“Kara?” Cristina’s voice rings with concern as she nudges us away from the broken glass that’s now littered around our feet. She grasps my elbow, but I don’t feel it. She could backhand me across the face with a polo mallet and I wouldn’t feel it. My mind is spiraling, plummeting inwards as I come to grips with the realization that Ryan is standing two feet away from me.

Dressed in a navy suit, a crisp white button-down and brown dress shoes, he’s come a long way from the sweatshirts and jeans that were his unofficial uniform in college. His dirty-blond hair is on the shorter side, but a few wayward strands still fall across his forehead. Ten years ago, I would have reached up and brushed them aside without a thought. Now, my hand curls into a tight, unforgiving fist at my side.

If we were another former couple, seeing each other for the first time in a decade might be a dreamy, serendipitous meet-cute—a Nancy Meyers movie in pre-production. We’d have a few drinks and spend hours reminiscing about old times before picking up right where we left off. It would be comfortable and familiar as anything, like a sip of hot chocolate at Christmas with Nat King Cole crooning on vinyl in the background.

But we are not that kind of former couple, and I’m convinced that if Nat King Cole were here and knew my side of the story, he would grab Ryan by the scruff of his shirt and hold him steady as I roundhouse-kicked him in the throat.

It’s a tough pill to swallow but Ryan looks good. Like, really good. His face is harder than it was when he was twenty-one and the stubble on his chin tells me he hasn’t shaved in a few days, making him seem like he just rolled out of bed. And not rolled out of bed in a dirty way, but in a “I just rolled out of bed and yet I still look ruggedly handsome and you fully want to make out with me” kind of way.

The bastard.

“Ryan,” Cristina says, always the first to jump in, “Jason mentioned that you and Kara went to college together.”

“We did.” His eyes don’t move from mine for even a second. “It’s got to be what, ten years now?”

“Yeah, it’s been a long, long time,” I say quickly, turning to face Cristina. “I think I may have mentioned him before. Remember my friend from North Carolina?”

If someone were to look up “my friend from North Carolina” in the Dictionary of Kara, they would find the following:

My friend from North Carolina (noun): 1. Ryan Thompson. 2. My college boyfriend. 3. My first real boyfriend ever. 4. My first love. 5. Taker of my virginity. 6. Guy who massacred my heart with a rusty sledgehammer and fed the remains to rabid, ravenous dogs.

Cristina is well versed in the dictionary of Kara and recognition washes over her. “No way,” she says, her voice dropping.

“Yes way,” I answer happily, overcompensating.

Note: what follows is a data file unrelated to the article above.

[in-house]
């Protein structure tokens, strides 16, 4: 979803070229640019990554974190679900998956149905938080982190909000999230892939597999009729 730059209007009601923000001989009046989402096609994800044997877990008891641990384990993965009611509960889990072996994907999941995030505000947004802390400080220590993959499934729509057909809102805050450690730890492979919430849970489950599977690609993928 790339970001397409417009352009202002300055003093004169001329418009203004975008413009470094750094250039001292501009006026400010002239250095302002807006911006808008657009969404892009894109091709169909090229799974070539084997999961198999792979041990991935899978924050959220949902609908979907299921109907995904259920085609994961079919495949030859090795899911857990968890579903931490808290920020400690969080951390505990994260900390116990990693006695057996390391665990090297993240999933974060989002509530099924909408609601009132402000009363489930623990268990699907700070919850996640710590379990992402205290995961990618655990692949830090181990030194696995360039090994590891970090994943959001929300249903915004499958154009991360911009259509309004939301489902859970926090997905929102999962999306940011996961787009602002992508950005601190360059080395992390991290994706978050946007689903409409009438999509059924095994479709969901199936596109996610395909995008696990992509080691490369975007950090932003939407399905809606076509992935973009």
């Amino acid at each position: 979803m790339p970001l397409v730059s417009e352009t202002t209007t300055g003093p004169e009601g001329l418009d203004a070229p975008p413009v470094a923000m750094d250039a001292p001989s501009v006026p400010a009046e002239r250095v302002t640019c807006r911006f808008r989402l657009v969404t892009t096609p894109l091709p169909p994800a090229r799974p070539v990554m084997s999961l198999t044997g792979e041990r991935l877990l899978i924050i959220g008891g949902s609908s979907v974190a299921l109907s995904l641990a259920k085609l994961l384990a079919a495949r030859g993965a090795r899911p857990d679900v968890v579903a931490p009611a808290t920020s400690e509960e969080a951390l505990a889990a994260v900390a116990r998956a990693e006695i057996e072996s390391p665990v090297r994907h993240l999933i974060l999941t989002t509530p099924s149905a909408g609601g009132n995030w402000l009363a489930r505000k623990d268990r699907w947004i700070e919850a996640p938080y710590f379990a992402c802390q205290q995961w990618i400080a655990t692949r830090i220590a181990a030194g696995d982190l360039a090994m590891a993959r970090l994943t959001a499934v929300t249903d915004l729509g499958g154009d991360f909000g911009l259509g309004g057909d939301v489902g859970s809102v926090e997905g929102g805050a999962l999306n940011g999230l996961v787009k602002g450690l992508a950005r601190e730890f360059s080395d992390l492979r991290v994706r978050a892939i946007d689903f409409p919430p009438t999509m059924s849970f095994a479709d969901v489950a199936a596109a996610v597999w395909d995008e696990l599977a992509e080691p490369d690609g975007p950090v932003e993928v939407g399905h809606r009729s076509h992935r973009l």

Now’s it’s Cristina’s turn to panic. “Wow. Okay, wow, what a small world, huh?” She grabs Jason’s hand in an iron grip, making him wince as she blasts an over-the-top smile. “Well, we should give you guys a chance to catch up. My abuelita just got here so Jason and I are going to say hello.”

“Your abuelita died two years ago,” I hiss.

“I know, it’s a miracle. See you two later!” She drags her soon-to-be husband away before he can get a word out.

I watch them go, sailing away like the last lifeboat as I stand on deck with the string quartet, the cheerful Bach melody only further confirming that this ship is going down.

Excerpted from Talk Bookish to Me by Kate Bromley, Copyright © 2021 by Kate Bromley Published by Graydon House Books.

About the author: KATE BROMLEY lives in New York City with her husband, son, and her somewhat excessive collection of romance novels (It’s not hoarding if it’s books, right?). She was a preschool teacher for seven years and is now focusing full-time on combining her two great passions – writing swoon-worthy love stories and making people laugh. Talk Bookish to Me is her first novel.

Huge thanks to the publisher for providing the excerpt today!

For more on Kate Bromley and her work you can check out her website here. You can also follow her on Twitter and Instagram!

Talk Bookish To Me is officially out on shelves May 25, but you can preorder a copy: Harlequin - Bookshop - Barnes & Noble - Books-A-Million

Monday, May 17, 2021

Local Woman Missing by Mary Kubica

Happy Book Birthday Week to Mary Kubica whose latest, Local Woman Missing, releases this week!

Delilah and her mother went missing eleven years ago. Now, Delilah is back, but the mystery of what happened to them has never really been solved. 

Eleven years ago, Delilah was just six and her younger brother Leo was four. Meredith was working as both a doula and a yoga instructor. And given that her clients could go into labor at any time, it wasn't unusual for her to be working odd hours. 

But on the last day they were seen, she kept Delilah home sick with a fever. She dropped her son at the babysitter's. And that was it. No check in with her husband to say she'd been called to a birth. No messages about where they might have gone. She was later found dead, ruled a suicide. No one knew where Delilah had gone.